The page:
Drawing by Konstantin Maler
The contract for Russian gas supplies to China that was signed during Russian President Vladimir Putin's visit to Shanghai is of an impressive scale. The timing of the deal is also to Moscow’s advantage, as it came as the West was stepping up sanctions against Russia over the events in Ukraine. However, these external circumstances should not be allowed to overshadow the main point made by the agreement: A major shift has been made in Russian foreign policy and the country is returning to the Asia-Pacific region.
While the deal is being presented as Russia's success, if not a downright blessing, much less is being said about the benefits for China. Beijing is ready to pay $400 billion for Russian gas over a period of 30 years. But this is just part one of a megaproject to improve China’s energy security over the long term. The contract covers supplies from gas fields near Lake Baikal to the amount of 38 billion cubic meters a year, and according to Putin, this contract opens the way to new talks on gas supplies to China from fields in West Siberia, along the Altai gas pipeline.
With this agreement, China resolves the problem of meeting its domestic gas requirements for decades to come. The country’s own reserves, even taking shale gas into account, are insufficient, and LNG imports are both more expensive and more vulnerable, as they are delivered by sea. China also needs to switch to gas in order to deal with the problem of the smog created by power plants that run on coal; this environmental problem is becoming an increasingly political one for Beijing.
China also reaps some geopolitical benefits from the deal. With this agreement, it is China – not Japan or South Korea – that is creating a gas distribution system in northwest Asia. China's ability to hold its own against U.S. pressure in the region is even more stable following this major tie-in to Russia's energy resources.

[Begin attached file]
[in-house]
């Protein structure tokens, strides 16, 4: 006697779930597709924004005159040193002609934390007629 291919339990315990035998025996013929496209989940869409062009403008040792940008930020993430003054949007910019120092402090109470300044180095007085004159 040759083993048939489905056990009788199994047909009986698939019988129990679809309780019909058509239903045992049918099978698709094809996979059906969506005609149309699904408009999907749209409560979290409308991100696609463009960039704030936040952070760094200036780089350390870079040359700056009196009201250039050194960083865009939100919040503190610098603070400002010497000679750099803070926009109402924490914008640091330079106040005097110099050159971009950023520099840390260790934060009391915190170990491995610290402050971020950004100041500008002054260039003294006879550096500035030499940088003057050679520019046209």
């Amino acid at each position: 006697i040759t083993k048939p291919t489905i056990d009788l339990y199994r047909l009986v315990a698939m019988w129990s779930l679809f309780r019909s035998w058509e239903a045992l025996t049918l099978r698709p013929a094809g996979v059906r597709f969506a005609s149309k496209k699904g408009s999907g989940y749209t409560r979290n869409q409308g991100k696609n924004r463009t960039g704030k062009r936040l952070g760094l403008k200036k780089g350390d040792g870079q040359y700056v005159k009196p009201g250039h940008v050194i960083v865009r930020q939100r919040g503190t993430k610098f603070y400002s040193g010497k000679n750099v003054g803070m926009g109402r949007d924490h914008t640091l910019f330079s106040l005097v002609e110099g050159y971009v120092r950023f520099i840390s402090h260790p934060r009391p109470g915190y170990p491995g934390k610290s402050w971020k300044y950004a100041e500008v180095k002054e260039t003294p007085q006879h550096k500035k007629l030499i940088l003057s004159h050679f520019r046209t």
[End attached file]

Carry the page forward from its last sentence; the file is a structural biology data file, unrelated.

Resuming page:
Taken from this perspective, the Russian-U.S. spat over Ukraine looks like a minor episode in a global struggle for spheres of influence.
This kind of deal is exactly what President Putin was speaking about at the APEC summit in Vladivostok two years ago when he said: "We shall be strengthening the energy security not only of Russia but also of the countries that we cooperate with, of the whole region.”
At the same time, this policy has broader goals.
Right after the contract with China was signed, the Russian president told journalists: "This project’s implementation will see us create what will be with no exaggeration one of the biggest construction sites in the world over the next four years…. Total proven recoverable reserves at these fields come to 3,000 billion cubic meters of gas, and in fact the reserves there are even higher. They ensure us guaranteed supplies for 50 or so years, and I want to stress that this includes supplies for the domestic market, too." Adding that this scale of work will allow Russia to upgrade the whole of its Siberian infrastructure, Putin said: "This is a big event in the gas sector, not just in Russia. It would be no exaggeration to say it is a major event for the entire global energy sector and certainly for Asia."
Andrei Ilyashenko is a political analyst with the Voice of Russia.
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